This is the first of a few posts having to do with Frank Palmer’s book Literature and Moral Understanding: A Philosophical Essay on Ethics, Aesthetics, Education, and Culture (1992, Oxford University Press)
I’ve been wrestling with the idea that I bear ethical responsibilities to the fictional characters I create. In order to think more carefully about that, I asked our local library to obtain a copy of Frank Palmer’s Literature and Moral Understanding, the 1992 book drawn from his 1988 dissertation in philosophy from London University. I’m really just underway with it, so I’ll be giving you a reader’s report as I go.
It’s not my intention to recapitulate his entire argument, which would be the same as making a 1:1 scale model of a house. (Here’s the book, if you’d like.) Rather, I’m going to stop the tape periodically and point out some idea that he’s made me think about.
He makes the argument that there is an internal mode of discourse about fiction, in which it makes sense to speak of a character doing or wanting or saying something, and an external mode of discourse, in which those characters and settings do not exist. So far, that makes pretty obvious sense. When we read The Hustler, we get to say things like “Eddie Felson grew up in Oakland,” but when we stand outside the book, it makes no sense for us to find a 1930s Oakland telephone directory and look for the Felson family’s listing.
But then Palmer makes an important claim, and one that I don’t think even he quite understands the importance of. He says “… I cannot rush on to the heath to reason with Lear—not because he does not exist, but because as far as the play is concerned I do not, and indeed cannot, if I am to understand it.” (38)
Let’s call these world 1 (the world internal to the story) and world 2 (the ‘real’ world). In world 2, the world I’m sitting in right now in Vermont on August 11, 2019, the fictional characters I might discuss don’t exist. But in world 1, the world inside the story… I don’t exist, and those characters and places do! Put another way, I am not a participant in those stories:
The ‘world” of Mansfield Park differs from our world, not in the sense that it contains different sorts of creatures from actual persons, but in the sense that we cannot be a party to anything that happens in it. (38-9).
And really, isn’t that a description of the best possible experience of reading? We cease to exist. We are not in our chair, not feeling the sweat of a humid day, not thinking about the itch between our shoulders or the thirst of our empty water bottle. We are lost to the world of the pages… not because we play any role within it, but because we have left the world in which even the concept of our self has no meaning, and have entered a different world.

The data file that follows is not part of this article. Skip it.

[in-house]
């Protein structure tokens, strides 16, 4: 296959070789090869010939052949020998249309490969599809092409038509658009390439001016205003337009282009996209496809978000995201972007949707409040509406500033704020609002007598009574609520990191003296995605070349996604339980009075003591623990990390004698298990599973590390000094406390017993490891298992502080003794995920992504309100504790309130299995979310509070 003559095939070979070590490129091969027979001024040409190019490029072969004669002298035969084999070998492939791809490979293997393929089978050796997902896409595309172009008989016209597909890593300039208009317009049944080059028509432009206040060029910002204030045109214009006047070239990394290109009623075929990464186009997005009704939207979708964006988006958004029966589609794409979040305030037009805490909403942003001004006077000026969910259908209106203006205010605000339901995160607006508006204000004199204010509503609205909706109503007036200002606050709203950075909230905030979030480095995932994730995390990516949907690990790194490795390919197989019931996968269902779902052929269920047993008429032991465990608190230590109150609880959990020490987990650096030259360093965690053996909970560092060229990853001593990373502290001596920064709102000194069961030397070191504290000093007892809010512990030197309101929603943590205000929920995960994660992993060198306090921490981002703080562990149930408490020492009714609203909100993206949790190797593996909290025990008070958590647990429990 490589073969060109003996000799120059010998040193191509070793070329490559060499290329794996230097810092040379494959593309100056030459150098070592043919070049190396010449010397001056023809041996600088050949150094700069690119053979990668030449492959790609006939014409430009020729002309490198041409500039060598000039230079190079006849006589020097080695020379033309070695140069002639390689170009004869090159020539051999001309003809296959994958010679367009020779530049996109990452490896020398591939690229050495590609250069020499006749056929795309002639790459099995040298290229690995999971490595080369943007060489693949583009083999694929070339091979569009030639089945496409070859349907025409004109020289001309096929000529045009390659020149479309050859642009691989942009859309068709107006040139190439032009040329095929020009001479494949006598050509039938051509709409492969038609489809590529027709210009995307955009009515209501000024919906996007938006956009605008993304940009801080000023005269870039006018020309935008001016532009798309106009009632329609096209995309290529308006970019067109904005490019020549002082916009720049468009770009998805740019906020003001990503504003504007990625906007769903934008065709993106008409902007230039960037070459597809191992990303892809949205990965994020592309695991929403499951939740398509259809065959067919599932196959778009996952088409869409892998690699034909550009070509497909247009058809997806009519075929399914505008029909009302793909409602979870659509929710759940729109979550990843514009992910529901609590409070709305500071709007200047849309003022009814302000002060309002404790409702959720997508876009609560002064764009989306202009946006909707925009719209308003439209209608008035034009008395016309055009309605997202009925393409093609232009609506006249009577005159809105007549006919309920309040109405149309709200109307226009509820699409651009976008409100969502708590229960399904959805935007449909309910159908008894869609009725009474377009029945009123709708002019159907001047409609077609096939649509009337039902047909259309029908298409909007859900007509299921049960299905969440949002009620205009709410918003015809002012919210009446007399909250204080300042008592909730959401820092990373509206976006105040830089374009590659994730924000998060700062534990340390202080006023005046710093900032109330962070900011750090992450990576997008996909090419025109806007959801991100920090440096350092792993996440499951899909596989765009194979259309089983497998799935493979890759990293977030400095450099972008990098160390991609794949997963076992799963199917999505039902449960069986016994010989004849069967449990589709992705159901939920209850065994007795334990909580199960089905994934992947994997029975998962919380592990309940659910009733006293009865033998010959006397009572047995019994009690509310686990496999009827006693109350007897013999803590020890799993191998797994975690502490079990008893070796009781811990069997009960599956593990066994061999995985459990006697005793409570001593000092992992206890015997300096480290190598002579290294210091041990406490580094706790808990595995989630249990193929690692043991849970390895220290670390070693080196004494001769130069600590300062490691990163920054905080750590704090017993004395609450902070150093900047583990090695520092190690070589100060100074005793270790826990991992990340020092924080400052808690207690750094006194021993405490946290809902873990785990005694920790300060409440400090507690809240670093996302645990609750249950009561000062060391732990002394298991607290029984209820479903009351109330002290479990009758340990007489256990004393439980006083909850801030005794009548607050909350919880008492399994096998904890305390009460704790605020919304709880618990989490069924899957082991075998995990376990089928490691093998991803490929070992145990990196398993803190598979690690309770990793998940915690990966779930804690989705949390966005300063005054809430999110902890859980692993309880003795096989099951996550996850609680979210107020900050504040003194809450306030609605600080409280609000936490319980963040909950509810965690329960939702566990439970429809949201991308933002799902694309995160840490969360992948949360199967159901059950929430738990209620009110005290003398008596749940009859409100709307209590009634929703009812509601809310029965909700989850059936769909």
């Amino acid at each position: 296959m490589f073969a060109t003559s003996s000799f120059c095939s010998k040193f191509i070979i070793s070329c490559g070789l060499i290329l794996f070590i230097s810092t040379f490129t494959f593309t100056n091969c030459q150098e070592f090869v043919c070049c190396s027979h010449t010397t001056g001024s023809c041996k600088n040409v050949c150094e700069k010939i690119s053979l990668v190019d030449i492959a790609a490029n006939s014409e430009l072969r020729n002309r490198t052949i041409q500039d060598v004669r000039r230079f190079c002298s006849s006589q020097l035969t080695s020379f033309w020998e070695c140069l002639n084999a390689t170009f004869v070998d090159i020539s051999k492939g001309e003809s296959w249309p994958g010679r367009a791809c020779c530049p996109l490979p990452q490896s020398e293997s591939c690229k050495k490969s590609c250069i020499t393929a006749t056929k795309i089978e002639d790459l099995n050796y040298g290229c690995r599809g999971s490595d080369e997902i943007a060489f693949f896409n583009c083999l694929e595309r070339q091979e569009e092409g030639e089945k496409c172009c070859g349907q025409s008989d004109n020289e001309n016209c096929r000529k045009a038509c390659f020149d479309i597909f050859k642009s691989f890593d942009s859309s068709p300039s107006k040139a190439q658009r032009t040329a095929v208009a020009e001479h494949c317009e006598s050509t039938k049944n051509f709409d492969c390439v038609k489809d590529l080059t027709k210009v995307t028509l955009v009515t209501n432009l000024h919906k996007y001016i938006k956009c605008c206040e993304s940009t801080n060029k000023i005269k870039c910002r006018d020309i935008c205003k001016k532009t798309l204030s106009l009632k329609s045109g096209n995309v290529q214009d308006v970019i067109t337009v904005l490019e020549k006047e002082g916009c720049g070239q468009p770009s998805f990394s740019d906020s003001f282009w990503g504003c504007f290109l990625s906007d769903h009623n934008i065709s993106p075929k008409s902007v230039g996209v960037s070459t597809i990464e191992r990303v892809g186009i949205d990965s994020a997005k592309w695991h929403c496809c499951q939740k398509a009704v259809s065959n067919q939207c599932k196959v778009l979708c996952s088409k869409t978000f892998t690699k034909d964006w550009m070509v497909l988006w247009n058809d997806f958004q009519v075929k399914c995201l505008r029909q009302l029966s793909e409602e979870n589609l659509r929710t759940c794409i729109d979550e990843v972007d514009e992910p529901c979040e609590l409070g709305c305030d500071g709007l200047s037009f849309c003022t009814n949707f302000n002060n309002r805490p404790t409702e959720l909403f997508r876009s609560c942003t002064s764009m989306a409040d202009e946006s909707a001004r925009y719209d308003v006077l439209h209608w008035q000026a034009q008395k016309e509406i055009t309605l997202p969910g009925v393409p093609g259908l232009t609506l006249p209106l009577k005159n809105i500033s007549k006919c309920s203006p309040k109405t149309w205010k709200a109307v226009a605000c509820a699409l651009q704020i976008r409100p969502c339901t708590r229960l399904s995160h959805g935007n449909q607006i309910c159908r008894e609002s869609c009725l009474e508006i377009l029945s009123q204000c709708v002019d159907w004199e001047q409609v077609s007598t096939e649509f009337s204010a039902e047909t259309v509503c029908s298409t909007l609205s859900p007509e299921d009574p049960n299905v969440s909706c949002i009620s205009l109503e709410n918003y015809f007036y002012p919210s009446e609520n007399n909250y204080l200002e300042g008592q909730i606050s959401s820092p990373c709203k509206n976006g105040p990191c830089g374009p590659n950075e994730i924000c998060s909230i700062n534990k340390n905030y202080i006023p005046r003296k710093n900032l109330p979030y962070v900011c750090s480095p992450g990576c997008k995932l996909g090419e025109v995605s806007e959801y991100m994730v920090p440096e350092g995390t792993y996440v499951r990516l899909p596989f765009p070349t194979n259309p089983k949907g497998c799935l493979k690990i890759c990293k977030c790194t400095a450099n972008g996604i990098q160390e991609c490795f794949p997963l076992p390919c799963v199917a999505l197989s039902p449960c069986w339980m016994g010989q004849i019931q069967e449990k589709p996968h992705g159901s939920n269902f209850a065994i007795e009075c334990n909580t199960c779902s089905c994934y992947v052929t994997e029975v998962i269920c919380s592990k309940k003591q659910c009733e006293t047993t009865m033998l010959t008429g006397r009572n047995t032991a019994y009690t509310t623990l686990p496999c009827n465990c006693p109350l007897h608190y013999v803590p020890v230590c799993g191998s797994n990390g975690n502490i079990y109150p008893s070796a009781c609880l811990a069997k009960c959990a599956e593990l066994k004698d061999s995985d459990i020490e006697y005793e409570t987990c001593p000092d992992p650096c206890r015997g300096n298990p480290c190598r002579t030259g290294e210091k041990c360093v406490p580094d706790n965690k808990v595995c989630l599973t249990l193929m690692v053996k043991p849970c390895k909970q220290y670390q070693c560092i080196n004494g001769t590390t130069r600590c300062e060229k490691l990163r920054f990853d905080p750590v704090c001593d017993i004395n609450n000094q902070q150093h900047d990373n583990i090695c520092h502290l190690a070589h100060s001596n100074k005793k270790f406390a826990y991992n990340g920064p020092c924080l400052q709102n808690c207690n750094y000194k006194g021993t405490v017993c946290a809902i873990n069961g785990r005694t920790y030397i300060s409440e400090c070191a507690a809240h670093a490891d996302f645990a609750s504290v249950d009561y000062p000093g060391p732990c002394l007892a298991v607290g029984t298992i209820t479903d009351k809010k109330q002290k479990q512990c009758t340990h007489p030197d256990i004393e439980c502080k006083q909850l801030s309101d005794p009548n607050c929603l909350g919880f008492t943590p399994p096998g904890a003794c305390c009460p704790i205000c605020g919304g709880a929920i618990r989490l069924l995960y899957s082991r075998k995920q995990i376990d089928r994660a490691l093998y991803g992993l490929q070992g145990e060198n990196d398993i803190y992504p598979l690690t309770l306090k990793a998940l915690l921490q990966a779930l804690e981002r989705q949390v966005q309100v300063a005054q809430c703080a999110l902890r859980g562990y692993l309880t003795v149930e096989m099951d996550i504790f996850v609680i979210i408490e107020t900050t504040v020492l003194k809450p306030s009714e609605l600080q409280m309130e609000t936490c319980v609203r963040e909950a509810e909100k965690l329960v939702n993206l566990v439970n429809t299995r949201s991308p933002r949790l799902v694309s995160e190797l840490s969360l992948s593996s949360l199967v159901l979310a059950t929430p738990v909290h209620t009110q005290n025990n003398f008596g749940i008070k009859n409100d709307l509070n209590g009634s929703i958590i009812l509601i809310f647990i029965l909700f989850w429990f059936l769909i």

When a book fails us, our selves are fully present in our experience. We feel ourselves to be frustrated, or angry, or bored, or confused. We have opinions. But when we’re fully in world 1, when the writer has opened that portal for us, we no longer inhabit our world 2 selves, our minds nor our bodies… but we also have no place in world 1. We are not doing those story things, we cannot intervene in what’s happening, we can’t talk things over with the confused hero who has misinterpreted her friend’s words. We are nowhere. We do not exist at all.
Two thoughts come from this realization, for me. One is that this helps explain why I’m so frustrated with so much fiction that comes from academic MFA programs. Those writers make their bones through critical analysis, through actively using their world 2 brains and references to explain—and later, to create—world 1 people and phenomena. They don’t play by fiction rules, they play by critical rules, and their fiction suffers greatly for it, always held at an ironic arm’s length for active, constant consideration.
The other, though, is that Parker’s analysis (at least so far, I’m only 40 pages in) deals with the role of the reader, and not the role of the writer. The writer is that strange creature sitting in world 2 who really can make things happen in world 1, not as a character, but in a completely different role. If the reader exists nowhere at all, the writer exists in two places at once. Who, then, am I when I write?